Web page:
Mauricio Pochettino is staring down the barrel at Chelsea.
That Chelsea performance alone was a sackable offence for Mauricio Pochettino, who’s staring down the barrel at Stamford Bridge, where Moises Caicedo is perhaps the greatest example of his failings.
Chelsea fans are more defensive of Moises Caicedo than any of their other below par recruits over the last 18 months. His extraordinary transfer fee, the stunted opportunity to rub his decision to choose Chelsea in the face of Liverpool fans and his displays this season compared to long-term target Declan Rice’s for Arsenal combine to make Blues fans particularly prickly and thin-skinned when it comes to criticism of the Ecuador international.
They’re sticking up for a player who’s been on the end of significant enough abuse to delete his X account, and credit to them. But Caicedo isn’t making things easy for his guardians, so oftengiving with one hand and taking away with the other, as he did on Sunday.
Chelsea X as good as blew up as Caicedo slipped a perfectly weighted through ball into Cole Palmer’s path for the forward to open the scoring. ‘That’s what £115m buys you’ they crowed for under three minutes, before his detractors were handed the chance to ratio any positivity on a plate similar to the one the ball had been presented to Wolves on by Caicedo.
Cue the freeze-frames from Caicedo-ites attempting to excuse the midfielder for being robbed of possession by pointing to a lack of support. Guys, he was the last midfielder, as he’s supposed to be, and simply shouldn’t get caught on the ball as he did. It was inexcusable.
As was his role in Wolves’ second goal, which was a lovely sweeping move that went up one side of the pitch, back, and then up the other side, before another fortunate deflection saw them take the lead. It was entirely deserved despite the stroke of good fortune, and from a Chelsea point of view, entirely preventable.
Ben Chilwell – hardly a renowned one-on-one defender – was left two-on-one and was beaten easily, as Thiago Silva attempted to play offside when he shouldn’t have and then failed to close Pedro Neto down as he burst into the box. But it was Caicedo’s part in the goal – or rather his lack of one – that caught the eye, by virtue of his good, bad and ugly performance up to that point.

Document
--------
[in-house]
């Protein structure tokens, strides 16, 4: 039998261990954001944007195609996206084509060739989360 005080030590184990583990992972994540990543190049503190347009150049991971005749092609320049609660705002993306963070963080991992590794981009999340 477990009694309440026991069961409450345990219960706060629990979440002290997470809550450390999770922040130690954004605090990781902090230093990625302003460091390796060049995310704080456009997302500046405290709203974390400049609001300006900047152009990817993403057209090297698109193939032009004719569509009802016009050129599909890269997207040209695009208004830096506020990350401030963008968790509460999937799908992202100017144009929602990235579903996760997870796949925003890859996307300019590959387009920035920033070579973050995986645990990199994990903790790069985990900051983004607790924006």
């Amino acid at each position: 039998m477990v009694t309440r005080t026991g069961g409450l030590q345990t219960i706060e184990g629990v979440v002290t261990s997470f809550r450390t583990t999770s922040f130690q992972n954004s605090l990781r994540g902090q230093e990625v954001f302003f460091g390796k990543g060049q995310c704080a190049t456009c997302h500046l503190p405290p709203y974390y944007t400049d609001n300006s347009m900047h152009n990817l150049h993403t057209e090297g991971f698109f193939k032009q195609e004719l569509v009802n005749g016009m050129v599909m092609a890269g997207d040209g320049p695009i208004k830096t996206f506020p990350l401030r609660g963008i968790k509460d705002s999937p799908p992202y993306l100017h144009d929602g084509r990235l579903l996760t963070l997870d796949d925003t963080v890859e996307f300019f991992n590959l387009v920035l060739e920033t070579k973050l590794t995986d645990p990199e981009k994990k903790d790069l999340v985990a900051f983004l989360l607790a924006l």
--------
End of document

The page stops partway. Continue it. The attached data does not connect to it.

He jogged behind Rayan Ait-Nouri into the box as the full-back got on the end of Neto’s pull back. It didn’t require skill, quality or awareness, just effort. It’s not good enough.
Moises Caicedo had another game to forget for Chelsea against Wolves.
But then that would be on the report cards of each and every Chelsea player after Sunday, and the majority of them for the season, with Pochettino’s excuses becoming more and more broad as his terrible tenure continues, with fewer and fewer fans buying into a project doomed to fail thanks to its entirely flawed blueprints.
Boos rang out at Stamford Bridge, both at half-time and after the final whistle, on the back of a comically disjointed performance from a team that lacked any cohesion either in defence or attack, save for the move which led to Palmer’s goal. Matheus Cunha scored a hat-trick, FFS.
They are so easy to play against, with opposition teams not needing to be incisive or patient to break through. Ironically, the same laborious, unimaginative build-up play that’s been the customary method of attack for Chelsea this season would be more than enough to get past their own feeble defence.
The owners handed him an incredibly difficult job, but just as the performances of these players are inexcusable, so is Pochettino’s management of them. The odd poor display would be understandable, but even with such a young group of players, there should be an upward trend. They’re getting worse, seemingly owing to a combined lack of motivation and direction – both of which are obviously within Pochettino’s purview.
The question the Chelsea owners will now be asking themselves is can Pochettino lead the club back into the top four next term, because they quite simply cannot afford not to be in the Champions League come the 2025/26 season.
Looking both at this display and the season in general, it’s very hard to see that happening. Individuals haven’t improved, the collective are a collective in name only and something needs to change, with the manager the easiest and cheapest something of all.
We would doubt whether any available manager could do what Pochettino hasn’t managed to, but Todd Boehly and Clearlake – having been through this situation with Graham Potter – know that when the fan tide turns against a Chelsea manager they can’t be seen to do nothing. Pochettino is staring down the barrel.